Professor Goldschmid Pushes for New Regulatory Body

Summer 2009

  • Print this article

As a result of the current financial climate, politicians, experts, and everyday citizens have been clamoring for an overhaul of the nation’s economic regulatory system.

Harvey J. Goldschmid, Columbia Law School’s Dwight Professor of Law and a former general counsel of the Securities and Exchange Commission, is one such expert calling for change. He advocates the creation of a systemic risk agency, separate from existing regulatory bodies, that will have far-reaching authority in the financial sector.

“We need one centralized regulator that can pull together information on what’s going on [in the economy] and then have the power to do things about it,” he said in a recent interview at the Law School.

To illustrate his point, Goldschmid cited the disastrous effects of credit default swaps. The frequency and irresponsibility with which many of these swaps were issued degraded their original purpose and forced banks to suffer dramatic losses, Goldschmid said. If someone had noticed, that could have mitigated the problem.

The ideal composition of such a systemic risk agency is very complicated, Goldschmid added. Although some talk about instilling such authority in the Federal Reserve, he is not certain that is the best idea. “Giving them this new systemic risk authority puts too much responsibility in one place,” Goldschmid said. “I think a new kind of council or institution, perhaps growing out of something called the President’s Financial Working Group, would be the answer to the ‘who’ issue.” The financial working group is comprised of the Treasury secretary, as well as the chairmen of the Federal Reserve, the SEC, and the Commodities Futures Trading Commission.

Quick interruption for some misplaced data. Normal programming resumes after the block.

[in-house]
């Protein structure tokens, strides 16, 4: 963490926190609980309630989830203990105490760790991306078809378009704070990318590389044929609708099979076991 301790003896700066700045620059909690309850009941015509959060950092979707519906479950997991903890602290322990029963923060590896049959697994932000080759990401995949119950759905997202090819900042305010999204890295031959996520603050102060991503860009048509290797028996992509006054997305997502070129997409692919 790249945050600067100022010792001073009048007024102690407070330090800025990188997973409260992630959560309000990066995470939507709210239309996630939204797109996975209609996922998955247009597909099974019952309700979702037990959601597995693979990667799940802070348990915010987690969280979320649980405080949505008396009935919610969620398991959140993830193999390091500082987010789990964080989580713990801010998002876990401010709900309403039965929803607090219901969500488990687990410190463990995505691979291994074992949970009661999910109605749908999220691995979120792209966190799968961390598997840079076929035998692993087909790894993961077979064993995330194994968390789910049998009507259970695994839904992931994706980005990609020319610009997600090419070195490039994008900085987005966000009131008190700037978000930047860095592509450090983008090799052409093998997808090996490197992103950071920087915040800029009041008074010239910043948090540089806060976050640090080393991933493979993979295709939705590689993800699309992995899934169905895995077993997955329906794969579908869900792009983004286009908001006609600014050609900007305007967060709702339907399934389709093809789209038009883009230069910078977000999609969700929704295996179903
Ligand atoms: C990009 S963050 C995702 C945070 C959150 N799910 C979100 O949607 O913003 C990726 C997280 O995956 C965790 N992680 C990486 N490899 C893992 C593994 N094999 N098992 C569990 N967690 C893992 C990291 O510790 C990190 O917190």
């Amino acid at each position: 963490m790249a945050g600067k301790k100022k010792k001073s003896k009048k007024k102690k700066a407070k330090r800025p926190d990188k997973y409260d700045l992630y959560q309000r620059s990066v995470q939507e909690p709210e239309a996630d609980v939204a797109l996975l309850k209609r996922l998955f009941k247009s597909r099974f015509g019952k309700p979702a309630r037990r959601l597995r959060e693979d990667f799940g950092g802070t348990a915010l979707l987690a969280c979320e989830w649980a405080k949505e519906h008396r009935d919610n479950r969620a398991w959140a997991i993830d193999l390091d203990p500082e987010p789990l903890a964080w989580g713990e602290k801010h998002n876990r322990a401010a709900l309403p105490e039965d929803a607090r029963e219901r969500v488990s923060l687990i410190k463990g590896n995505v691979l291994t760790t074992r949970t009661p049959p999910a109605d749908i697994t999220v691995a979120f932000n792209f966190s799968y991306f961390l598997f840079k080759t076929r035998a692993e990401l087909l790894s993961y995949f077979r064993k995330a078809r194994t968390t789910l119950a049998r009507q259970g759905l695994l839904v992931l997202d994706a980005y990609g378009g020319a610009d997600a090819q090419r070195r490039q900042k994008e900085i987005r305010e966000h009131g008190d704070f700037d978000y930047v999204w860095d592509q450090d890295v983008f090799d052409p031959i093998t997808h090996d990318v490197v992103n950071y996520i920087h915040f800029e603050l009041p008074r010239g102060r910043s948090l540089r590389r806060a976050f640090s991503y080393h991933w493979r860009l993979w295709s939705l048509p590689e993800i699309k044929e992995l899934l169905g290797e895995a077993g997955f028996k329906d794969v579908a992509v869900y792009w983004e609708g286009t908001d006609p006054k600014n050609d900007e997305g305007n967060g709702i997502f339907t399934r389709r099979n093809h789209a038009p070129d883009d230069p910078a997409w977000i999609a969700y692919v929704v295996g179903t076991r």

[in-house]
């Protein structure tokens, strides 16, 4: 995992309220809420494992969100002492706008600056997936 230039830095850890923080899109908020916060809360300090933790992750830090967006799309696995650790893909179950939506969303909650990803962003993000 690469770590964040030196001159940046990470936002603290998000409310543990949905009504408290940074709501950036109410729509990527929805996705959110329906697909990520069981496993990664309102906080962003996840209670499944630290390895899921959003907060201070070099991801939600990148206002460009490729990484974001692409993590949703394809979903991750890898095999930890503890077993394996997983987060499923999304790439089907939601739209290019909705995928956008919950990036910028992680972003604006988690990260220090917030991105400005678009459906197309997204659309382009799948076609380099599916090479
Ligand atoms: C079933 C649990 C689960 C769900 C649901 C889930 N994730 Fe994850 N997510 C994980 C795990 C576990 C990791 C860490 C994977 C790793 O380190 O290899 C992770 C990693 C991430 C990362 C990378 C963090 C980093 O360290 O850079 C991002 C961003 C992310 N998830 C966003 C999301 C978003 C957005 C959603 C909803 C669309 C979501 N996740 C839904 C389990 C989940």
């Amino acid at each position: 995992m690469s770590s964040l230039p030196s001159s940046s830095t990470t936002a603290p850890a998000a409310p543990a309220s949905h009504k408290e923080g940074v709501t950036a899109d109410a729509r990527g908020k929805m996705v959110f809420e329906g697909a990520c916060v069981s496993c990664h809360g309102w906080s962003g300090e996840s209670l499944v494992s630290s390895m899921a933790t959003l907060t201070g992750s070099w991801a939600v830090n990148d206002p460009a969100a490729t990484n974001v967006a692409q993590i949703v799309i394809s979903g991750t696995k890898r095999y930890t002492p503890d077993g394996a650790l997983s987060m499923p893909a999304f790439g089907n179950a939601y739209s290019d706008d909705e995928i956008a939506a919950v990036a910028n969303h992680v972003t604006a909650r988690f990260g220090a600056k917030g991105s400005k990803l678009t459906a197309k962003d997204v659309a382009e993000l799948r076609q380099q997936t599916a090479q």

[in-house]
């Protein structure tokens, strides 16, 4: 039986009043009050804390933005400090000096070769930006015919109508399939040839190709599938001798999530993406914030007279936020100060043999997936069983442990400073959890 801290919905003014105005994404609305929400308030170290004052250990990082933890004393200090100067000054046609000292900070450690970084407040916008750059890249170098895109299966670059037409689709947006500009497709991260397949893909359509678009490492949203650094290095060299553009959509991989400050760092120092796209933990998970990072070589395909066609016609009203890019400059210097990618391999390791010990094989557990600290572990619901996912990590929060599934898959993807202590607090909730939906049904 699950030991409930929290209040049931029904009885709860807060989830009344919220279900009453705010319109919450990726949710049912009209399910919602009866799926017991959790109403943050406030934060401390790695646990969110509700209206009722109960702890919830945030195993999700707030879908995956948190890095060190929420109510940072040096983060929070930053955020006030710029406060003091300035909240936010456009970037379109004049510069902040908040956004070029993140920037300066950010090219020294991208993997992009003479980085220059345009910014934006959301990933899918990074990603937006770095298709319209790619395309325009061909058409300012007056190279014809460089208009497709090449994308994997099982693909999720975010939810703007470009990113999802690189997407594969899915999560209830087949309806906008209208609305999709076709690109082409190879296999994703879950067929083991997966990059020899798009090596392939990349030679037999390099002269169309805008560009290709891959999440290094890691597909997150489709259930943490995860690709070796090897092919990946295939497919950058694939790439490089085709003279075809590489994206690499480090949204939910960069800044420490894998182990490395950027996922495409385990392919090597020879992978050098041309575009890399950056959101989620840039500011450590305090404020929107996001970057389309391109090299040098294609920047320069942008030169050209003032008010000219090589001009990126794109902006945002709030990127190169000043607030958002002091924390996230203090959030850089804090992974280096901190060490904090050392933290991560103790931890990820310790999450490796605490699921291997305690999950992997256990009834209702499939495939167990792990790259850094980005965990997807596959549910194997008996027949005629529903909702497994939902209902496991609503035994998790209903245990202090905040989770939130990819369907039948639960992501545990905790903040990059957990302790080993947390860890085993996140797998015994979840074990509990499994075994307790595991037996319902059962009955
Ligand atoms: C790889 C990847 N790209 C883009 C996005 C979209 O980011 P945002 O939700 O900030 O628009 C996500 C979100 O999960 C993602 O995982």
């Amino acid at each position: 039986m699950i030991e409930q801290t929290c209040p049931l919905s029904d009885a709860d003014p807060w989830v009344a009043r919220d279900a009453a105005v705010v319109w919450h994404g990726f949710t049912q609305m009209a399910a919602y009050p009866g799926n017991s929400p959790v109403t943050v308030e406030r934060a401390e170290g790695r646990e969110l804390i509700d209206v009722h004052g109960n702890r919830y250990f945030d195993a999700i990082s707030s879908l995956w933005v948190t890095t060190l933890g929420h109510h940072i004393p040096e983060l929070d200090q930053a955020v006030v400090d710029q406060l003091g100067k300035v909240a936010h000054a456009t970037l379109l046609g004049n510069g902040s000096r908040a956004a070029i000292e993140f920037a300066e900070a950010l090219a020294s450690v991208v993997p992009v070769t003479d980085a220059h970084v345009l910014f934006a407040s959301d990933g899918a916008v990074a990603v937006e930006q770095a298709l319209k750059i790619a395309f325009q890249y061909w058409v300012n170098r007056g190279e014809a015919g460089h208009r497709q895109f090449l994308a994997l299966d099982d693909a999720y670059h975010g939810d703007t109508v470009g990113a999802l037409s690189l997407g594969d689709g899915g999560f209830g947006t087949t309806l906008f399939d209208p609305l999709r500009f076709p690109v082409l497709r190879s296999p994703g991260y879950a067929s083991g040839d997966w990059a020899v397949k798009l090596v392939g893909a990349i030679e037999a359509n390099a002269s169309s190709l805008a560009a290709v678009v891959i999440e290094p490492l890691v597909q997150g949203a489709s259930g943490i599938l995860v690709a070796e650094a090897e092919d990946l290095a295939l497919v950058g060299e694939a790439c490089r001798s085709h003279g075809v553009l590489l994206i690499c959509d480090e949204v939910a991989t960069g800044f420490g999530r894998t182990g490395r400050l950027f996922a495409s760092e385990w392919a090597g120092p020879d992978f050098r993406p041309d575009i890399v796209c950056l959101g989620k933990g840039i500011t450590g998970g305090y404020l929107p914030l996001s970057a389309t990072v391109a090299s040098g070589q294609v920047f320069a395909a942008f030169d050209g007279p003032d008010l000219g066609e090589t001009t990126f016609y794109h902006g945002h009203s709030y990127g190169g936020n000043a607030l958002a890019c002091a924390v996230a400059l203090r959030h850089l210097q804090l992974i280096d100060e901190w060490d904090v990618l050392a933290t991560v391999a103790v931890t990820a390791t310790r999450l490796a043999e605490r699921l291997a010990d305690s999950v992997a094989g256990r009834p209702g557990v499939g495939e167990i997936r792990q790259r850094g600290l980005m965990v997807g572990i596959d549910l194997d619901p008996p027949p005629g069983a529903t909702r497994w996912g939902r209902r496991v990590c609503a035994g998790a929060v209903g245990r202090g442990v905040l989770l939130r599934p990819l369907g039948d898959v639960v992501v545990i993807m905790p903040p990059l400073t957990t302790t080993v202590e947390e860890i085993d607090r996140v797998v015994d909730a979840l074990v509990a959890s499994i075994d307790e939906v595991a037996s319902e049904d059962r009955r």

In addition to a core group of key financial players, a systemic risk agency would also need the capacity to contain troublesome situations, Goldschmid said. “Some ability to wind things up at a stage where the financial institution is in trouble but not yet gone, not yet in bankruptcy, would be very helpful, and Tim Geithner, the secretary of the Treasury, has pointed in that direction.”

  • Print this article